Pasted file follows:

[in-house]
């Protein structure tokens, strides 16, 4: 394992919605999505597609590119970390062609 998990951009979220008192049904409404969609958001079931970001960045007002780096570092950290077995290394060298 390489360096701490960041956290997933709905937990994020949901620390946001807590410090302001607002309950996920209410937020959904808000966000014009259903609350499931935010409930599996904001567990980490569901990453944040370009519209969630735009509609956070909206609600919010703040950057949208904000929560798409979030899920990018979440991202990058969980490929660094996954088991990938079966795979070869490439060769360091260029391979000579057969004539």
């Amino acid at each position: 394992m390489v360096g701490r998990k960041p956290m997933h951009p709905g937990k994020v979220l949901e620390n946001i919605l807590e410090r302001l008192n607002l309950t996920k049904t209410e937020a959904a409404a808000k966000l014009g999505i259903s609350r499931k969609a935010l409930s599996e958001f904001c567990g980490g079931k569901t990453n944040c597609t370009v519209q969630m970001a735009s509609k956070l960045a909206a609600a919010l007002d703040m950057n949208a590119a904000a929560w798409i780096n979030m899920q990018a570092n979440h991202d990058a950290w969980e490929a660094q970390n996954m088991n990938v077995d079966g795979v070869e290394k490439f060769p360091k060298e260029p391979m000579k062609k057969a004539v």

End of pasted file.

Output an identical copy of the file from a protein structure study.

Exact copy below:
[in-house]
């Protein structure tokens, strides 16, 4: 394992919605999505597609590119970390062609 998990951009979220008192049904409404969609958001079931970001960045007002780096570092950290077995290394060298 390489360096701490960041956290997933709905937990994020949901620390946001807590410090302001607002309950996920209410937020959904808000966000014009259903609350499931935010409930599996904001567990980490569901990453944040370009519209969630735009509609956070909206609600919010703040950057949208904000929560798409979030899920990018979440991202990058969980490929660094996954088991990938079966795979070869490439060769360091260029391979000579057969004539």
């Amino acid at each position: 394992m390489v360096g701490r998990k960041p956290m997933h951009p709905g937990k994020v979220l949901e620390n946001i919605l807590e410090r302001l008192n607002l309950t996920k049904t209410e937020a959904a409404a808000k966000l014009g999505i259903s609350r499931k969609a935010l409930s599996e958001f904001c567990g980490g079931k569901t990453n944040c597609t370009v519209q969630m970001a735009s509609k956070l960045a909206a609600a919010l007002d703040m950057n949208a590119a904000a929560w798409i780096n979030m899920q990018a570092n979440h991202d990058a950290w969980e490929a660094q970390n996954m088991n990938v077995d079966g795979v070869e290394k490439f060769p360091k060298e260029p391979m000579k062609k057969a004539v």